...self care is never a selfish act- it is simply good stewardship of the only gift I have, the gift I was put on earth to offer to others. Anytime we can listen to true self and give it the care it requires, we do so not only for ourselves but for the many others whose lives we touch.

Parker J. Palmer, Let Your Life Speak

Tuesday, July 8, 2008

Words that Really Don't Work in Church

There are a few words that I have heard that I would not use, under any circumstances, and this has nothing to do with being politically incorrect, and everything to do with basic human decency. I wouldn't use any word that ridicules, threatens, or dehumanizes others by their gender, sexual orientation, ethnicity, or national origin, disability, or really, for any other reason. The joke I thought was cute wasn't worth telling because it was demeaning at least.

Again, I have heard different epithets used from a variety of American pulpits, and guess what? Even if the word was used to prove a point or as a confessional, the result of shock and regret did not really justify it. Words do harm and in these cases, more harm than any possible good. Even if it may be somehow cathartic for the speaker do it, there are other ways of confessing and for good reason. Most of them are not in front of the Sunday morning crowd.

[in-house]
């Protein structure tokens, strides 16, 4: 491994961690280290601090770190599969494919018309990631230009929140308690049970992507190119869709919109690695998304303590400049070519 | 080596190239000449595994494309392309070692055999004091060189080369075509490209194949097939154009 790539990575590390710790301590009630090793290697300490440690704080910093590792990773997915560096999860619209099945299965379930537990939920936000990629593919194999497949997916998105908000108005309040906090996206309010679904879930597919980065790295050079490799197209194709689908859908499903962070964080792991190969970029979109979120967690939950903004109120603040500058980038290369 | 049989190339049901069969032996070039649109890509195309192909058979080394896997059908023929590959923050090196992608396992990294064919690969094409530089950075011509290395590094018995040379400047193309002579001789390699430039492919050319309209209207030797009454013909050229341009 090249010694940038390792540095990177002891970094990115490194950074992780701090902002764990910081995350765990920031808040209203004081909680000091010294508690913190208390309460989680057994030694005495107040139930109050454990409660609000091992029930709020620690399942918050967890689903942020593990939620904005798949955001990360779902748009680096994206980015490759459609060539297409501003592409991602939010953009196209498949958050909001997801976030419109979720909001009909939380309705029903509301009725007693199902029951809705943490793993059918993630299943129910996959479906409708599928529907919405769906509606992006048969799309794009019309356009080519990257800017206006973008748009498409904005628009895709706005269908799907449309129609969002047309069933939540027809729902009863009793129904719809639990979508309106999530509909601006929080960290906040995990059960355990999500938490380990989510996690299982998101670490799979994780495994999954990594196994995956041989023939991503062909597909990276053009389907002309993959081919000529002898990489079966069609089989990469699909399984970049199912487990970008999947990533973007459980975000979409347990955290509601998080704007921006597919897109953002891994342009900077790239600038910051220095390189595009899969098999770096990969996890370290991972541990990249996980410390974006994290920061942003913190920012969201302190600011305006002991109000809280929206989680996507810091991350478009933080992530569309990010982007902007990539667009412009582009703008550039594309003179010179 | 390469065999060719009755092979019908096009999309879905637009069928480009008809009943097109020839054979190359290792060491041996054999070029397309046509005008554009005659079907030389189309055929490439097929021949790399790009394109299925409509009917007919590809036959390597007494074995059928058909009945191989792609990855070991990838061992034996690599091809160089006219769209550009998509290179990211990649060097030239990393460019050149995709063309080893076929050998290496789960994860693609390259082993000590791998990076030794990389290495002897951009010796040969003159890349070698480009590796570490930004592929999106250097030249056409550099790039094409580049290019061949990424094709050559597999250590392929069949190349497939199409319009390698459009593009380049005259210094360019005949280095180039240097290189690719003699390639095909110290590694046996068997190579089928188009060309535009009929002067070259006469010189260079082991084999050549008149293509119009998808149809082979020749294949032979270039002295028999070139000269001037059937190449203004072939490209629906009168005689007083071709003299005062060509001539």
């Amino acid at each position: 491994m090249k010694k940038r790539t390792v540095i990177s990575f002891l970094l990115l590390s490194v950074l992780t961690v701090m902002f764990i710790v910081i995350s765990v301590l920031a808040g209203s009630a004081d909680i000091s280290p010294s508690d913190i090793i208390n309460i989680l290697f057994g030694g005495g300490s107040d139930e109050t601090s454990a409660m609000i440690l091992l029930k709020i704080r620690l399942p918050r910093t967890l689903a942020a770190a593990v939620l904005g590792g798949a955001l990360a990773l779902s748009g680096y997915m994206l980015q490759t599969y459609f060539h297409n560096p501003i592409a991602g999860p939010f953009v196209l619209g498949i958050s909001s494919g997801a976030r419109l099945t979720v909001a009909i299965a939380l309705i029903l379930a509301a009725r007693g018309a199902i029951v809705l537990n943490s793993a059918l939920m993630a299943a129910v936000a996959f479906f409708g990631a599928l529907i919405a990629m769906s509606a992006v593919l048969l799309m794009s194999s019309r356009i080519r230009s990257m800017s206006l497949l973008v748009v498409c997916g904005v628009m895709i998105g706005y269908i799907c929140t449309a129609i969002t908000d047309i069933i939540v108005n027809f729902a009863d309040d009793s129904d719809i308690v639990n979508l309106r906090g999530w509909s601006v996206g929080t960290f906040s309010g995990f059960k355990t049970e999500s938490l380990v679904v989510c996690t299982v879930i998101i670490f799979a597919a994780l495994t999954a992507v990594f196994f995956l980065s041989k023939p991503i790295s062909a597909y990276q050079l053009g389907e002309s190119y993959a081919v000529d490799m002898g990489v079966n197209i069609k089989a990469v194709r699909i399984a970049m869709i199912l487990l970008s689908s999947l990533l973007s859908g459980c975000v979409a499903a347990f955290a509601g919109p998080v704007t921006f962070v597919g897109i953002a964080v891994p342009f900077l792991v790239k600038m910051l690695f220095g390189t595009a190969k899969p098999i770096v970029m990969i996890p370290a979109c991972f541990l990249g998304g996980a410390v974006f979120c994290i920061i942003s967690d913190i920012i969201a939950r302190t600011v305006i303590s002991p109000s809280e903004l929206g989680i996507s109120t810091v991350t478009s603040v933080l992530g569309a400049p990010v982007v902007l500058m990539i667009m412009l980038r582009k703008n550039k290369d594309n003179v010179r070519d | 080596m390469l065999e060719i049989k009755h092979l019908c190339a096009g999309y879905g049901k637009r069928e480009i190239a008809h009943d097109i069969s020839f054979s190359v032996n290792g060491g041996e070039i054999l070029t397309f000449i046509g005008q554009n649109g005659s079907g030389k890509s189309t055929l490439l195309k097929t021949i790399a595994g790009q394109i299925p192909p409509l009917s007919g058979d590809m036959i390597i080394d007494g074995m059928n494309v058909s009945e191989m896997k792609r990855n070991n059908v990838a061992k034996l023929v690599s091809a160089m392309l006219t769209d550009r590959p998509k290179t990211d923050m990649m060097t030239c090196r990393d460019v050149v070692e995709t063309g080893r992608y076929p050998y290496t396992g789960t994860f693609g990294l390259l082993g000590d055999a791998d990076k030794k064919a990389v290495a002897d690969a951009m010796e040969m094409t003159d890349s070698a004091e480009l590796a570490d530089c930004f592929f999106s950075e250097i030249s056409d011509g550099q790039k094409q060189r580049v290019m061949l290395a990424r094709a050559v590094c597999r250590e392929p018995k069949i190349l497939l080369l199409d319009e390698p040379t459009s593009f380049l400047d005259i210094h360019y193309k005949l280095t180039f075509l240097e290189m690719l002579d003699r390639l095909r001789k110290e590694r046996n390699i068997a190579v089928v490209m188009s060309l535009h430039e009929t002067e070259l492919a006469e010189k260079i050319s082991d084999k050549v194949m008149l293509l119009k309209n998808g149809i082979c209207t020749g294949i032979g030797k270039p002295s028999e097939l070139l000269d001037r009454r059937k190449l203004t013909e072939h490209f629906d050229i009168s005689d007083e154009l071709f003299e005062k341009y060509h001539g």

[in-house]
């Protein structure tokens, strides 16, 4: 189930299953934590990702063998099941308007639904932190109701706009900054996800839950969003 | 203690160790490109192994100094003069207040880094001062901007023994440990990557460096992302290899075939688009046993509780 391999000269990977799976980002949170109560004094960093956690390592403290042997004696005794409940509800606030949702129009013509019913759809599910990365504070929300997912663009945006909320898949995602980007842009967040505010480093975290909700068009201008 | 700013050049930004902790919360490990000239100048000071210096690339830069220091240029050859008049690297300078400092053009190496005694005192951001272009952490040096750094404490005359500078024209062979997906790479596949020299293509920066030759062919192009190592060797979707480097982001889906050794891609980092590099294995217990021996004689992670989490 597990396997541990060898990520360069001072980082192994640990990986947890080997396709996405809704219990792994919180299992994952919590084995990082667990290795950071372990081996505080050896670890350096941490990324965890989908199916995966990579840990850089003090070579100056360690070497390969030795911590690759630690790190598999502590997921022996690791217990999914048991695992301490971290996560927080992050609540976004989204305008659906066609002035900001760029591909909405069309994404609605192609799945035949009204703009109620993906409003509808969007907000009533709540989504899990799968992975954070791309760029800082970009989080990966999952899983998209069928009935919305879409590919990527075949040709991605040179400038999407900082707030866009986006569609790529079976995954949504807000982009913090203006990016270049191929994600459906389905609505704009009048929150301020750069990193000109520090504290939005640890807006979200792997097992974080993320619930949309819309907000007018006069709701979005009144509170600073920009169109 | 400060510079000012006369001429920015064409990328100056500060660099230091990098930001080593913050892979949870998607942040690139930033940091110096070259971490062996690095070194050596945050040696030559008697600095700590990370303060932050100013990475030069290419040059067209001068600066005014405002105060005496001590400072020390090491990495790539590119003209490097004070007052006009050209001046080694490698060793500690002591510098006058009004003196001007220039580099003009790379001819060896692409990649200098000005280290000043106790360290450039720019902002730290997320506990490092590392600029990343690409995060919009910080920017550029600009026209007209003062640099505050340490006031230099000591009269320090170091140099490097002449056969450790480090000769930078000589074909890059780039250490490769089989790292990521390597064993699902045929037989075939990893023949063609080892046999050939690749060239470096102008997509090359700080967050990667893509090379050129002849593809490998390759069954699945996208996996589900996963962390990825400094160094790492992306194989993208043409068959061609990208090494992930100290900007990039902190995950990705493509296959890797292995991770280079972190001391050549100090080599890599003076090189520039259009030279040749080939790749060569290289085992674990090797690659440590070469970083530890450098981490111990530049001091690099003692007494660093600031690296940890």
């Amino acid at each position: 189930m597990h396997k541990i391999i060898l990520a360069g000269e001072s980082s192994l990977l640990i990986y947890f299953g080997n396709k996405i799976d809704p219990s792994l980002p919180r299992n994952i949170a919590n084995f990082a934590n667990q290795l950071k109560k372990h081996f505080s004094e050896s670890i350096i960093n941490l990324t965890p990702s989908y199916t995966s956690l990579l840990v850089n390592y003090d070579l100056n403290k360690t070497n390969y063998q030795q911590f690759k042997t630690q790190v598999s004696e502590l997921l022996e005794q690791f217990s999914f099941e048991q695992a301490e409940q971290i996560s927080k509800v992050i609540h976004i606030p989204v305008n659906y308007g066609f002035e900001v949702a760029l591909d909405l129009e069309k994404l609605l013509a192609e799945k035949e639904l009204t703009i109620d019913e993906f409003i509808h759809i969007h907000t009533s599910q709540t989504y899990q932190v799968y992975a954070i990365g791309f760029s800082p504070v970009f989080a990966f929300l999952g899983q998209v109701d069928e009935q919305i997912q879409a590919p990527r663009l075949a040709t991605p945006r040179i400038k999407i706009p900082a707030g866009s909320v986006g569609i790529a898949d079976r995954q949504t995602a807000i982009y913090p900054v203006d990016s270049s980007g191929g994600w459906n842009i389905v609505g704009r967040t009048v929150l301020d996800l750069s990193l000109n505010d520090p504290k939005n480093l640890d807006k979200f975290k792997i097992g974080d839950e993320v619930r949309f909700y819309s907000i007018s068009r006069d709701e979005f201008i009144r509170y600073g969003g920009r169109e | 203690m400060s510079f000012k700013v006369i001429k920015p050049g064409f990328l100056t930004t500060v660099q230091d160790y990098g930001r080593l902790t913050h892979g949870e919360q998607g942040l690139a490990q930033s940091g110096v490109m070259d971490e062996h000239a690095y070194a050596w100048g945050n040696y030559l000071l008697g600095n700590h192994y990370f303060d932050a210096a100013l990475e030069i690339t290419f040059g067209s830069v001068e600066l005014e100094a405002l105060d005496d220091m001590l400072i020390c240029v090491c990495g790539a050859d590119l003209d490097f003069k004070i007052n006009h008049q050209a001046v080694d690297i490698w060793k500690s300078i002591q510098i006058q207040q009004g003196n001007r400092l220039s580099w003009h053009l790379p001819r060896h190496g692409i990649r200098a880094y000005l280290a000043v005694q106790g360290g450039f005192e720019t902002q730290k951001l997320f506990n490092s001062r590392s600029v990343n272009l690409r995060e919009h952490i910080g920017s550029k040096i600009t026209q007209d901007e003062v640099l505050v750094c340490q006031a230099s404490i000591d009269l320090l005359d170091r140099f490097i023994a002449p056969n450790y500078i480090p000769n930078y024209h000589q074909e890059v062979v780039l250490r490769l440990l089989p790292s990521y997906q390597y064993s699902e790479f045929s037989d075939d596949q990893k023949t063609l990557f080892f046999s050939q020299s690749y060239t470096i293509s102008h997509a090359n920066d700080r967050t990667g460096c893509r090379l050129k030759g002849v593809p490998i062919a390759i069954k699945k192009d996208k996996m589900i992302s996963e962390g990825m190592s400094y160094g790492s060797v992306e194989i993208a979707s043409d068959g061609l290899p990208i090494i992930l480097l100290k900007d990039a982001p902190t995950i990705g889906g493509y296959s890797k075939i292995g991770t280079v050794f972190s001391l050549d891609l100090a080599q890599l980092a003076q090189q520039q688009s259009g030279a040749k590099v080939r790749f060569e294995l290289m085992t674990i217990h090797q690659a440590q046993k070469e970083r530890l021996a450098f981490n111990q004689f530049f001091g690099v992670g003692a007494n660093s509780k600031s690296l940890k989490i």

I have also heard preachers tell all in such detail that they had lost me and surely others. I feel you do not have to subject others to this kind of pain. Doing so reflects a troubled spirit. You can be authentic without causing everyone else to freak. You can be honest by also being considerate, leaving enough space in your words for others to see and name their own darkness.

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Having been in ordained ministry in the UMC for 34 years, I've experienced the truth that although, clergy are frequently present for others, no one can offer what they don't have.That's why if you're a clergy person, you need someone who will listen to you. Not the random next closest person available, but rather someone like a spiritual director, a therapist, a peer who can be fully present to you. I hope the links and posts you find here will give you ideas, humor, hope and encouragement. Scott Endress

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